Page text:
Cells that regulate both obesity and autoimmunity identified!

Cells that regulate both obesity and autoimmunity identified!
 

The relationship between metabolism and the immune system has received increasing attention over the past few years.

Previous studies have found that certain immune cells help to control fat tissue's release or storage of energy. Moreover, fat cells produce various inflammatory molecules that can disrupt the balance established by a normal immune system. Because of this, some experts consider obesity to be an autoimmune, inflammatory disorder.

Scientists discovered that mice that lacked certain dendritic immune cells that release a toxic molecule called perforin progressively gained weight and exhibited features of the metabolic syndrome.

The animals also had an altered collection of T immune cells residing in their fat tissue. Depleting these T cells prevented the mice that lacked the perforin-expressing dendritic cells from gaining weight or developing metabolic abnormalities.

Notably, mice lacking these regulatory dendritic cells were also found to be more prone to develop another form of autoimmunity with symptoms similar to those found in multiple sclerosis.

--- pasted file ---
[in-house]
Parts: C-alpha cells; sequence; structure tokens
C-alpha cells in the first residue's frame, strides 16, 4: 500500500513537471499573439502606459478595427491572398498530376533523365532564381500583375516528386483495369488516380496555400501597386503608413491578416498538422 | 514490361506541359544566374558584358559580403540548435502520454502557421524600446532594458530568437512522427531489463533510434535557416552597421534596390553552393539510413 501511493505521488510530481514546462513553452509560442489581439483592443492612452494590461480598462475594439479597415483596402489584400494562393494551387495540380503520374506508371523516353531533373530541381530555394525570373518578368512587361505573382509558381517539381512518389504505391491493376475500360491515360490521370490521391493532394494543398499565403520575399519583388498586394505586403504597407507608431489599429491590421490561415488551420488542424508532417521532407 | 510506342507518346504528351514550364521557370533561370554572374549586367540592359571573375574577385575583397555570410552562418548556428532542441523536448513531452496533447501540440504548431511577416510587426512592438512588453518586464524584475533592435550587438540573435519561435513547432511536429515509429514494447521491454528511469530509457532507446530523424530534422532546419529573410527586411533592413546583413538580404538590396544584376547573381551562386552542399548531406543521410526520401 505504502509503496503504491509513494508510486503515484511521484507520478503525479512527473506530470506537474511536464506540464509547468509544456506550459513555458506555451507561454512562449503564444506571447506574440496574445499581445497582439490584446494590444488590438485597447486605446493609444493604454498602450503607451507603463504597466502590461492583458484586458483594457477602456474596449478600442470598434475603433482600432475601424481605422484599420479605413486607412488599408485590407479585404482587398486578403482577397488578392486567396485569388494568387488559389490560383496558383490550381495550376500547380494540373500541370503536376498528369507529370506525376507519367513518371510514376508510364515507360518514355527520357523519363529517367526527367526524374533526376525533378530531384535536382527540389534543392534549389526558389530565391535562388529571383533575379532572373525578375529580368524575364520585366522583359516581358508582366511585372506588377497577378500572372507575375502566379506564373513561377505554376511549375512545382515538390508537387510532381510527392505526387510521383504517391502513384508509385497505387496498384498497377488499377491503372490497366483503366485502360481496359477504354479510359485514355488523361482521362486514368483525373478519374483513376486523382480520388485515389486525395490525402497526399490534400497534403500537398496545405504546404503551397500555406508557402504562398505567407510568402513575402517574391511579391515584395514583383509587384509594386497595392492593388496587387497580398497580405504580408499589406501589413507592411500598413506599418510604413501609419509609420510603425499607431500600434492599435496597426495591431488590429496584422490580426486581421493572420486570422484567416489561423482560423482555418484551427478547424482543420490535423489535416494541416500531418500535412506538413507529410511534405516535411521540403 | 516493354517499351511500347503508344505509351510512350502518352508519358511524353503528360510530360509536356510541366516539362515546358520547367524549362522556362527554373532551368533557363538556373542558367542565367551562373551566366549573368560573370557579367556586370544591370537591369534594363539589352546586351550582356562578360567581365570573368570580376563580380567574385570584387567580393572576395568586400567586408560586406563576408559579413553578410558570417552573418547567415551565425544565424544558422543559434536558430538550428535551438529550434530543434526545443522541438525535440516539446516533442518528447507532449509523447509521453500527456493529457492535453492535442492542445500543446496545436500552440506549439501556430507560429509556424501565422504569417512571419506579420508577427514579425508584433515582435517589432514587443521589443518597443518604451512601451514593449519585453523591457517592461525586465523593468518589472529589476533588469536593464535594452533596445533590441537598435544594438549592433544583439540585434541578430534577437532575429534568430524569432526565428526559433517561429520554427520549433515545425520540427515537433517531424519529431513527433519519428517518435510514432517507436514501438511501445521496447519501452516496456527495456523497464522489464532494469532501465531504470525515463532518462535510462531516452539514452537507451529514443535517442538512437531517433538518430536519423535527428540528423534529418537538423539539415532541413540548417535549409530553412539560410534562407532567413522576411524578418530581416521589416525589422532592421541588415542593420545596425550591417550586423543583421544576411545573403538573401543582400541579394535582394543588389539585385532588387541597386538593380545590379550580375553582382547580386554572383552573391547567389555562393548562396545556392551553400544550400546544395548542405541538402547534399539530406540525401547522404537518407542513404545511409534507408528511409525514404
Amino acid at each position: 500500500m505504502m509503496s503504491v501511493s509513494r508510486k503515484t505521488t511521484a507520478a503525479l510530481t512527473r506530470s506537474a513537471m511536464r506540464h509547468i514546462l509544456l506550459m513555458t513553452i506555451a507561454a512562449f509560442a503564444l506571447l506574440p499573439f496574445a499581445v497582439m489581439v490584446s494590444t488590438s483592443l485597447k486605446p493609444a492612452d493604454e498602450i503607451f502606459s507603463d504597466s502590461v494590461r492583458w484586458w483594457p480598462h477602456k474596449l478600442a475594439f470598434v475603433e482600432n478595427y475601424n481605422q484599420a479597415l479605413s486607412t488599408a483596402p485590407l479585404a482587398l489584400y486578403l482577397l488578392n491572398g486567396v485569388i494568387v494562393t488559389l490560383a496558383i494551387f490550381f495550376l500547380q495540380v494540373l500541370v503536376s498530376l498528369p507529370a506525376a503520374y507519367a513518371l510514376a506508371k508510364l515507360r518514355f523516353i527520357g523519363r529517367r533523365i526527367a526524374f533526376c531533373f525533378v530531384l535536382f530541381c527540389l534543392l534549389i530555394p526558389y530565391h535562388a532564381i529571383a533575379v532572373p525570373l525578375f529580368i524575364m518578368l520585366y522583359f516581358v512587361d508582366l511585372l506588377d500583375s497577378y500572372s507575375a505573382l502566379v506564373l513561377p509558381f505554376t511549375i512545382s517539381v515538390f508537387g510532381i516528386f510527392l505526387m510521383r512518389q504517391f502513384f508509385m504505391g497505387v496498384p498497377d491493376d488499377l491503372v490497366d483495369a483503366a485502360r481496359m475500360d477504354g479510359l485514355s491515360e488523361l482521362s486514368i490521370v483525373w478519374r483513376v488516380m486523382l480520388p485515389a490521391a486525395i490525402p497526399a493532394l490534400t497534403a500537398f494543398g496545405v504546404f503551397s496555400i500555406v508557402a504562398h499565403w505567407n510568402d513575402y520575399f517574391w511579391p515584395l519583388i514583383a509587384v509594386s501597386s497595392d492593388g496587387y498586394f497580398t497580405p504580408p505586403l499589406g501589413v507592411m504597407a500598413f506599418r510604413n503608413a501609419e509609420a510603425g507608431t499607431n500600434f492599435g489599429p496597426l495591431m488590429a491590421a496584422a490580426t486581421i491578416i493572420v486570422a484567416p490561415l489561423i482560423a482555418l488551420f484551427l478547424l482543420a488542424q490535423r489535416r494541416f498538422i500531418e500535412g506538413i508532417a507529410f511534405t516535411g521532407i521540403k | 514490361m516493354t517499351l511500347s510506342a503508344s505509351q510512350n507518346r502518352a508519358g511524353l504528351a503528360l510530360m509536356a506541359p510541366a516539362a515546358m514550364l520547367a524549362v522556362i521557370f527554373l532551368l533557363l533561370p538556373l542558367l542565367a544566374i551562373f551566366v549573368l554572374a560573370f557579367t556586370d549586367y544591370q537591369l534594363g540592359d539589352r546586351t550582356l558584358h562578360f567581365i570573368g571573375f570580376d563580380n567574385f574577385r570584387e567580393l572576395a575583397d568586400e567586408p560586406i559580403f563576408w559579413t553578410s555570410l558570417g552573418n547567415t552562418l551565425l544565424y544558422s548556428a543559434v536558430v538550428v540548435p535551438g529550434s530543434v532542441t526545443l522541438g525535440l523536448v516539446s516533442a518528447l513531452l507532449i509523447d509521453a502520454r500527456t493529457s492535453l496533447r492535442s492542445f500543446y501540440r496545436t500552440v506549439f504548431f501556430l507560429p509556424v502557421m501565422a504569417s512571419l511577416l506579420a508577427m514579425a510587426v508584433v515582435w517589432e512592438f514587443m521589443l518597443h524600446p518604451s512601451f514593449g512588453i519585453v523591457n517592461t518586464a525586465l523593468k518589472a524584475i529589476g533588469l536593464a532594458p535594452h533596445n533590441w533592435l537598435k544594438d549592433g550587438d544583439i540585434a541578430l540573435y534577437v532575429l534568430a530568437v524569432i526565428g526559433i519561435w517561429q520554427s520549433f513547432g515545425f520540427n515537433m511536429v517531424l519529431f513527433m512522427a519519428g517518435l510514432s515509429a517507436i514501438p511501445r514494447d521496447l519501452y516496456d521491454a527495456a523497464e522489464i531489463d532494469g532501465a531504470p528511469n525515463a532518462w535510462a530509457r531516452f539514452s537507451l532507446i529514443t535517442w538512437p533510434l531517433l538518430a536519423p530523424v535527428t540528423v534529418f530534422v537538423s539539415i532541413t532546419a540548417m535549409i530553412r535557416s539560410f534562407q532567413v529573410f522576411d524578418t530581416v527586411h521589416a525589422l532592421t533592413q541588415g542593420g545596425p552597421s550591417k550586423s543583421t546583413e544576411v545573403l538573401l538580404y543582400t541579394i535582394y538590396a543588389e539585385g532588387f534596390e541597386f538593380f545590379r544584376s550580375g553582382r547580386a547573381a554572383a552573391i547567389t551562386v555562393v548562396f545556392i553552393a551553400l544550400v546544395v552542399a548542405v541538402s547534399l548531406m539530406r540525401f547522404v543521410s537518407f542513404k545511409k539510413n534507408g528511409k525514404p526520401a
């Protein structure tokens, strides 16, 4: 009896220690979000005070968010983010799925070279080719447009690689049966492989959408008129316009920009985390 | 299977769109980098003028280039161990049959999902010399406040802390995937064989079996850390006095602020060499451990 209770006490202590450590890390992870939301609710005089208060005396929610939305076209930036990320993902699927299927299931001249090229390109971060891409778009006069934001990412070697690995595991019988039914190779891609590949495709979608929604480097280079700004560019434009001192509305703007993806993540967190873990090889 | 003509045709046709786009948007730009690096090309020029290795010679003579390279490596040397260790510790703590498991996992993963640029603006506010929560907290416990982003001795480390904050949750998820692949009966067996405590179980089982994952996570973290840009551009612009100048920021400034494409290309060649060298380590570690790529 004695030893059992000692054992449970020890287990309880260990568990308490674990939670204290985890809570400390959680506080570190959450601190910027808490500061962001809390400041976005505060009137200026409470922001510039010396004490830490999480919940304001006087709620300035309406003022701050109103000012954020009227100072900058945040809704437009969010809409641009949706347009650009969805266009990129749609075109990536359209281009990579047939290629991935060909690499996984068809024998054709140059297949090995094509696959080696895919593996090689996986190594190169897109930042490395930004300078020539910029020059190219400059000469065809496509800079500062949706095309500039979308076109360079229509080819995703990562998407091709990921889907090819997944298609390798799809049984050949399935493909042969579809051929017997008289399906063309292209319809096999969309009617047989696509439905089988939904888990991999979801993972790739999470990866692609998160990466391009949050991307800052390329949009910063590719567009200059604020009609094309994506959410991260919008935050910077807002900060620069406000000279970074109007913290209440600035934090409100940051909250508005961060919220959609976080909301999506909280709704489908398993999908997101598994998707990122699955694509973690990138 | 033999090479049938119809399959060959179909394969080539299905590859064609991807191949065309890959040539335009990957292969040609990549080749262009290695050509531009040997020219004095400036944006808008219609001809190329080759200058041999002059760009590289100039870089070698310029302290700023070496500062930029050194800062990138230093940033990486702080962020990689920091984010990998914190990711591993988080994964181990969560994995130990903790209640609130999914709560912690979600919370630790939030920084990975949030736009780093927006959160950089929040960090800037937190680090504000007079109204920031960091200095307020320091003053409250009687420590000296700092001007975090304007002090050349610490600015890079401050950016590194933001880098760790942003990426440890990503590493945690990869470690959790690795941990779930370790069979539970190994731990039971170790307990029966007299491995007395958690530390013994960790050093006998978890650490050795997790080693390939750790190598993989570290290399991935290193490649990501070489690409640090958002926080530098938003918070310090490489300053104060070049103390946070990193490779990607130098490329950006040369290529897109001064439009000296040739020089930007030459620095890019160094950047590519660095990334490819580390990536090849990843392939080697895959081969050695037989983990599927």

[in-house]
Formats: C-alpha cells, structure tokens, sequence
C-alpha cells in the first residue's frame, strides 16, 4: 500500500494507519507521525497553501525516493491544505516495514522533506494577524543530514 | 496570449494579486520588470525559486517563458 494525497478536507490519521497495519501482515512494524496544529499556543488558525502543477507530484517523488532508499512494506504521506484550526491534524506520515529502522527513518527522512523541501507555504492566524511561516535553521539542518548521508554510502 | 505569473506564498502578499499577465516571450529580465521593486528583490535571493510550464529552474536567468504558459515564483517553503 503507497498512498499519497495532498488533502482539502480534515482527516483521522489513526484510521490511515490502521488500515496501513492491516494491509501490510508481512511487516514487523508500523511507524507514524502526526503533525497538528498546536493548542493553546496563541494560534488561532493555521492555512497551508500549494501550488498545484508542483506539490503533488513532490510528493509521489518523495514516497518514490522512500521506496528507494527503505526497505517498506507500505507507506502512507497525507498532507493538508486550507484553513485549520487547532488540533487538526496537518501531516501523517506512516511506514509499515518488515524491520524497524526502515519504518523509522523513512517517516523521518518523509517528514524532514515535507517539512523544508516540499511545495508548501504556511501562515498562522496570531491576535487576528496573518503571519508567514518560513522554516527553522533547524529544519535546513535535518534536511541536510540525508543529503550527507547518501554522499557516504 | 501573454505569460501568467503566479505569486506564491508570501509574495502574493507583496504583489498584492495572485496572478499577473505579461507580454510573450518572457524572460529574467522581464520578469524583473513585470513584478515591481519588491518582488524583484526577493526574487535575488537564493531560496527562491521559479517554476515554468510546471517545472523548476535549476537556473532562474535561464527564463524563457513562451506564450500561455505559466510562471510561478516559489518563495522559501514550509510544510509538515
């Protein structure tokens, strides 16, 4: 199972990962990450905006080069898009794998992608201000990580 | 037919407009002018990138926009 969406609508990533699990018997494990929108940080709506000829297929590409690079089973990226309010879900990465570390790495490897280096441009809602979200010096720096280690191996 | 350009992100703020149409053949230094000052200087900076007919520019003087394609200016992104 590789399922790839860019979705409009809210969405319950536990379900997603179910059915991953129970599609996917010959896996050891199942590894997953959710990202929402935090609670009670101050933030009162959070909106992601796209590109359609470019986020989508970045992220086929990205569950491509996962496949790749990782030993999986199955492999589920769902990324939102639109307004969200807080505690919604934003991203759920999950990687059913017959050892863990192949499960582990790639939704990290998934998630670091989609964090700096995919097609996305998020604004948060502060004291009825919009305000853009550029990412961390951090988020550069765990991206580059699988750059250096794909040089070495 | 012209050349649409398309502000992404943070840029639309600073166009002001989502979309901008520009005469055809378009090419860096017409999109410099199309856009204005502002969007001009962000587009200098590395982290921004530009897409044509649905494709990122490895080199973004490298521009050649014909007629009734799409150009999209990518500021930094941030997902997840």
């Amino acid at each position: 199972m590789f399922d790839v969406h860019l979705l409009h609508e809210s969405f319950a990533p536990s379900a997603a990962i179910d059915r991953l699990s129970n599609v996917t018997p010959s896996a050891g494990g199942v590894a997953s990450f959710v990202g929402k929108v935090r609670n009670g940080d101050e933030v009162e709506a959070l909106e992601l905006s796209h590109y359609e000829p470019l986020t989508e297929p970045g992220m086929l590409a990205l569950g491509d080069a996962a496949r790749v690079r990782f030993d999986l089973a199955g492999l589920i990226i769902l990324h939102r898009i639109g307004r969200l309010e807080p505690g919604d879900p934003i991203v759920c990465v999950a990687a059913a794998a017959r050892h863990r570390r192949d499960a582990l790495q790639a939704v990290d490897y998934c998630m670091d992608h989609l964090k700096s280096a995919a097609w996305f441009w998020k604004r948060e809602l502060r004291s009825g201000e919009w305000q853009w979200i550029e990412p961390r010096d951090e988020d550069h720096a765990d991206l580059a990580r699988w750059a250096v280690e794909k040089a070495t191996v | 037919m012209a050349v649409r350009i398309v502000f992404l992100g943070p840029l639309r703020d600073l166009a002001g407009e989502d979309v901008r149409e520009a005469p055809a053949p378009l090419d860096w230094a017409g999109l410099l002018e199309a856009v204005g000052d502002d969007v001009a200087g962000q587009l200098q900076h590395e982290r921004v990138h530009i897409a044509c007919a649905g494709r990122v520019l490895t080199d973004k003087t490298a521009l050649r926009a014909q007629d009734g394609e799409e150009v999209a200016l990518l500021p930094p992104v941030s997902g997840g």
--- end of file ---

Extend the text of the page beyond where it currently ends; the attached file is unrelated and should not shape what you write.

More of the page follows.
These combined observations suggest that one function of these perforin-expressing dendritic cells is to remove potentially autoimmune T cells, and in so doing, decrease inflammation. While the connection between fat cells and inflammation has already been shown in mice fed a high-fat diet, this is the first time that researchers have demonstrated the connection in animals on a regular diet, simply by eliminating perforin-expressing dendritic cells.

The findings indicate that perforin-expressing dendritic cells are critical for protecting against metabolic syndrome and autoimmunity, and shifting the abundance of these cells in relation to other immune cell populations may help prevent or treat such conditions.

http://www.cell.com/immunity/abstract/S1074-7613(15)00347-7

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